Luckily, eighty percent of the females had not calved before the fire. Ones with calves four or five days old will easily move away from the burned area with their youngsters following them. The younger ones will have a harder time. We watched some of the newborns get up and run a hundred yards or so when the flames nearly touched them. Hopefully, they can keep away from the advancing fire and their mothers will find them. The good news so far is that we searched large areas of the burned grasslands and didn't find any injured baby gazelles. Apparently, most of the gazelles have moved on to greener pastures (so to speak) and it was time for us to do the same.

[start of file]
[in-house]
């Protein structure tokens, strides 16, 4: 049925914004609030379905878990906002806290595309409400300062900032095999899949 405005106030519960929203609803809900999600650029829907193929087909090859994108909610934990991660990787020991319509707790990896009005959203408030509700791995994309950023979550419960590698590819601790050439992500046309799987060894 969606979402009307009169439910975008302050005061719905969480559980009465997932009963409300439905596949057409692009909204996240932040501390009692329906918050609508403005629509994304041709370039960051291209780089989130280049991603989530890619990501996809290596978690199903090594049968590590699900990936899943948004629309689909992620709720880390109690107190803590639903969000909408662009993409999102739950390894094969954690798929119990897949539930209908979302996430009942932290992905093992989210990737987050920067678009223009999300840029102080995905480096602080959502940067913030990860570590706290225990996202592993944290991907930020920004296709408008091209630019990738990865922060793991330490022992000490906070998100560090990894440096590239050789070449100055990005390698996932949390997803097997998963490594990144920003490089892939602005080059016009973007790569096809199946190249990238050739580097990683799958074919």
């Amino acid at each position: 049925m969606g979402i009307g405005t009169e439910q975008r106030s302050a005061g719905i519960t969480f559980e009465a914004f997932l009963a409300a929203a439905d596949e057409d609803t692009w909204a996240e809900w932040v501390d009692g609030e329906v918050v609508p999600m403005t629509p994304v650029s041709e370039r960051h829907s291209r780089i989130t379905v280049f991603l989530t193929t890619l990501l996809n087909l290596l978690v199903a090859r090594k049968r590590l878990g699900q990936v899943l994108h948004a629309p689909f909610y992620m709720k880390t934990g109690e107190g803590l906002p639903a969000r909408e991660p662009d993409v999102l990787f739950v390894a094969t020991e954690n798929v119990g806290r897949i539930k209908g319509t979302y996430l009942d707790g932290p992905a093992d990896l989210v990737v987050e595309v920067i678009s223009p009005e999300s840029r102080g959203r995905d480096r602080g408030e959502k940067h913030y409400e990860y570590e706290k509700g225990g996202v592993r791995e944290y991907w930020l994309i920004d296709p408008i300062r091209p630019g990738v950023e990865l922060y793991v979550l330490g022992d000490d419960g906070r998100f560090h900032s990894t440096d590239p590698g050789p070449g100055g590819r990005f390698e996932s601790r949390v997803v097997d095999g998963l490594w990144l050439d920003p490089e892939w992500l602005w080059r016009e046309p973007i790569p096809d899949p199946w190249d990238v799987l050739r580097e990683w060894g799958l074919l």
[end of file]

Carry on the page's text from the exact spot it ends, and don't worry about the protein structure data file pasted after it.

Despite the unexpected difficulties, we managed to examine close to fifty young gazelles. We've been collecting blood samples for health testing from each one and have a "field laboratory" consisting a microscope and other medical equipment that we've configured to run on power from car batteries.
With the microscope, we can perform white blood cell counts to provide a simple indicator of immune system function. With a centrifuge, we can separate off serum from the whole blood to be frozen in liquid nitrogen for infectious disease testing back in the U.S. The fifty samples will provide the first comprehensive information on the health status of Mongolian gazelles. This type of information is virtually nonexistent for most species except humans and domestic animals.
So with the excellent samples from the southern part of the province safely frozen, we've decided to head north to the other main gazelle population. Most of the team will remain behind to monitor the southern gazelles while Sharon and I move north with Vadim to his regular study site. The "adventure" continues.
3 July, 99